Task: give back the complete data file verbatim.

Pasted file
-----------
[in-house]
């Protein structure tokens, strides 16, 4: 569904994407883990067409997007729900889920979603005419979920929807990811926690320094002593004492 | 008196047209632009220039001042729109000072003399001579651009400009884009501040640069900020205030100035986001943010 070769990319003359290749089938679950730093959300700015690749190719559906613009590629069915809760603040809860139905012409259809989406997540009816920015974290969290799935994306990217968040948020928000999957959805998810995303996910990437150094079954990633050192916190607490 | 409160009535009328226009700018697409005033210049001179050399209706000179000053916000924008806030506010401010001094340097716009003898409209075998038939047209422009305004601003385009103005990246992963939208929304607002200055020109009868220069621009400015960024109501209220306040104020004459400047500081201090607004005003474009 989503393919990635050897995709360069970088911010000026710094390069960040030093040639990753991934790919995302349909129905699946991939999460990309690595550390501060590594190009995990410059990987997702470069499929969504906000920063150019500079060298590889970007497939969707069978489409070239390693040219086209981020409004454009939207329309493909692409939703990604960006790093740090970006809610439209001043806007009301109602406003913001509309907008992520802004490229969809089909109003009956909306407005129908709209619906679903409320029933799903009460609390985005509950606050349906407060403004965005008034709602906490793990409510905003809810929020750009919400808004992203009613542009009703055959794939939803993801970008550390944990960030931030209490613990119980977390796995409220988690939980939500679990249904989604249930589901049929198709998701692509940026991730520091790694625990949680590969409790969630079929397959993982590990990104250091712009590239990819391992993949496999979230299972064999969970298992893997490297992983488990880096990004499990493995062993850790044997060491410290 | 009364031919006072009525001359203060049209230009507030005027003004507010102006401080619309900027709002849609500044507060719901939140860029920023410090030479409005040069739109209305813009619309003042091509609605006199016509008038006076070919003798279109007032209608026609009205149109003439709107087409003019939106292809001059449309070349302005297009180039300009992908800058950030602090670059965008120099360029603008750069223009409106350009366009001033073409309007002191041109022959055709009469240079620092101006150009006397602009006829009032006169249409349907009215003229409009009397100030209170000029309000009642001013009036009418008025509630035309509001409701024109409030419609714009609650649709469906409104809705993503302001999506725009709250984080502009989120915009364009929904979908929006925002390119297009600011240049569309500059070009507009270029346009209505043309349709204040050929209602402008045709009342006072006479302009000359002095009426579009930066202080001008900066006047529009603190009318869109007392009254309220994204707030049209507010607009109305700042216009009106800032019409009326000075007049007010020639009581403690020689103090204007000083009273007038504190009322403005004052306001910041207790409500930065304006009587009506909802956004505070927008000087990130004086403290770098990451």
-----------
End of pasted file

[in-house]
């Protein structure tokens, strides 16, 4: 569904994407883990067409997007729900889920979603005419979920929807990811926690320094002593004492 | 008196047209632009220039001042729109000072003399001579651009400009884009501040640069900020205030100035986001943010 070769990319003359290749089938679950730093959300700015690749190719559906613009590629069915809760603040809860139905012409259809989406997540009816920015974290969290799935994306990217968040948020928000999957959805998810995303996910990437150094079954990633050192916190607490 | 409160009535009328226009700018697409005033210049001179050399209706000179000053916000924008806030506010401010001094340097716009003898409209075998038939047209422009305004601003385009103005990246992963939208929304607002200055020109009868220069621009400015960024109501209220306040104020004459400047500081201090607004005003474009 989503393919990635050897995709360069970088911010000026710094390069960040030093040639990753991934790919995302349909129905699946991939999460990309690595550390501060590594190009995990410059990987997702470069499929969504906000920063150019500079060298590889970007497939969707069978489409070239390693040219086209981020409004454009939207329309493909692409939703990604960006790093740090970006809610439209001043806007009301109602406003913001509309907008992520802004490229969809089909109003009956909306407005129908709209619906679903409320029933799903009460609390985005509950606050349906407060403004965005008034709602906490793990409510905003809810929020750009919400808004992203009613542009009703055959794939939803993801970008550390944990960030931030209490613990119980977390796995409220988690939980939500679990249904989604249930589901049929198709998701692509940026991730520091790694625990949680590969409790969630079929397959993982590990990104250091712009590239990819391992993949496999979230299972064999969970298992893997490297992983488990880096990004499990493995062993850790044997060491410290 | 009364031919006072009525001359203060049209230009507030005027003004507010102006401080619309900027709002849609500044507060719901939140860029920023410090030479409005040069739109209305813009619309003042091509609605006199016509008038006076070919003798279109007032209608026609009205149109003439709107087409003019939106292809001059449309070349302005297009180039300009992908800058950030602090670059965008120099360029603008750069223009409106350009366009001033073409309007002191041109022959055709009469240079620092101006150009006397602009006829009032006169249409349907009215003229409009009397100030209170000029309000009642001013009036009418008025509630035309509001409701024109409030419609714009609650649709469906409104809705993503302001999506725009709250984080502009989120915009364009929904979908929006925002390119297009600011240049569309500059070009507009270029346009209505043309349709204040050929209602402008045709009342006072006479302009000359002095009426579009930066202080001008900066006047529009603190009318869109007392009254309220994204707030049209507010607009109305700042216009009106800032019409009326000075007049007010020639009581403690020689103090204007000083009273007038504190009322403005004052306001910041207790409500930065304006009587009506909802956004505070927008000087990130004086403290770098990451």